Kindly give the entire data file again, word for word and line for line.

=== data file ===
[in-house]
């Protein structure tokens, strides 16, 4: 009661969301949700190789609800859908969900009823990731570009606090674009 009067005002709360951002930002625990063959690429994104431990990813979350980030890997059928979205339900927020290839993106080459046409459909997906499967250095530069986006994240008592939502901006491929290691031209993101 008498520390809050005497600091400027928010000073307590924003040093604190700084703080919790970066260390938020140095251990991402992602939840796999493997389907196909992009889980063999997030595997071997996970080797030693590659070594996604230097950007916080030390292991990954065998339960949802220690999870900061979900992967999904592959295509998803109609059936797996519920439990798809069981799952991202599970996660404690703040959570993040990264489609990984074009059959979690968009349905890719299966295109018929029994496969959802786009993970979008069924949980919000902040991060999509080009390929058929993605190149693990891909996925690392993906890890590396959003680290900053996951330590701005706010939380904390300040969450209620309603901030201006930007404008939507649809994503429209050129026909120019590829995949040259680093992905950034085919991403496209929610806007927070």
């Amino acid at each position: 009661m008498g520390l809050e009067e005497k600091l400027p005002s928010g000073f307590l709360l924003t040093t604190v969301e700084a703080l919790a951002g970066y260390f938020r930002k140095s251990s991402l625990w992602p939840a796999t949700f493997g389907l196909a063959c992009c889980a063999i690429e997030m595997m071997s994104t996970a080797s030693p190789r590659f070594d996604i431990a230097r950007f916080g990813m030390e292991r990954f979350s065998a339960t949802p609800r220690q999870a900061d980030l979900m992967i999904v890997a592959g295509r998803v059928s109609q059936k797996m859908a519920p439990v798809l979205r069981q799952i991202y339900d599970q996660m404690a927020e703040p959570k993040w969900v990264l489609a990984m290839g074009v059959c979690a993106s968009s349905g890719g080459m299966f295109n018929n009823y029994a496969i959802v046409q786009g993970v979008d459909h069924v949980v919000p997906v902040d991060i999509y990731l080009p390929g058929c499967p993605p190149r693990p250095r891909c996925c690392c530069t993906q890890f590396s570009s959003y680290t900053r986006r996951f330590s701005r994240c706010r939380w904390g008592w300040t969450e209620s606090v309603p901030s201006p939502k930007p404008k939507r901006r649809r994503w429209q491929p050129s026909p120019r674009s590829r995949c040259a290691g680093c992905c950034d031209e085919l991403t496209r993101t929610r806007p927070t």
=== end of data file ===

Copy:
[in-house]
């Protein structure tokens, strides 16, 4: 009661969301949700190789609800859908969900009823990731570009606090674009 009067005002709360951002930002625990063959690429994104431990990813979350980030890997059928979205339900927020290839993106080459046409459909997906499967250095530069986006994240008592939502901006491929290691031209993101 008498520390809050005497600091400027928010000073307590924003040093604190700084703080919790970066260390938020140095251990991402992602939840796999493997389907196909992009889980063999997030595997071997996970080797030693590659070594996604230097950007916080030390292991990954065998339960949802220690999870900061979900992967999904592959295509998803109609059936797996519920439990798809069981799952991202599970996660404690703040959570993040990264489609990984074009059959979690968009349905890719299966295109018929029994496969959802786009993970979008069924949980919000902040991060999509080009390929058929993605190149693990891909996925690392993906890890590396959003680290900053996951330590701005706010939380904390300040969450209620309603901030201006930007404008939507649809994503429209050129026909120019590829995949040259680093992905950034085919991403496209929610806007927070």
């Amino acid at each position: 009661m008498g520390l809050e009067e005497k600091l400027p005002s928010g000073f307590l709360l924003t040093t604190v969301e700084a703080l919790a951002g970066y260390f938020r930002k140095s251990s991402l625990w992602p939840a796999t949700f493997g389907l196909a063959c992009c889980a063999i690429e997030m595997m071997s994104t996970a080797s030693p190789r590659f070594d996604i431990a230097r950007f916080g990813m030390e292991r990954f979350s065998a339960t949802p609800r220690q999870a900061d980030l979900m992967i999904v890997a592959g295509r998803v059928s109609q059936k797996m859908a519920p439990v798809l979205r069981q799952i991202y339900d599970q996660m404690a927020e703040p959570k993040w969900v990264l489609a990984m290839g074009v059959c979690a993106s968009s349905g890719g080459m299966f295109n018929n009823y029994a496969i959802v046409q786009g993970v979008d459909h069924v949980v919000p997906v902040d991060i999509y990731l080009p390929g058929c499967p993605p190149r693990p250095r891909c996925c690392c530069t993906q890890f590396s570009s959003y680290t900053r986006r996951f330590s701005r994240c706010r939380w904390g008592w300040t969450e209620s606090v309603p901030s201006p939502k930007p404008k939507r901006r649809r994503w429209q491929p050129s026909p120019r674009s590829r995949c040259a290691g680093c992905c950034d031209e085919l991403t496209r993101t929610r806007p927070t």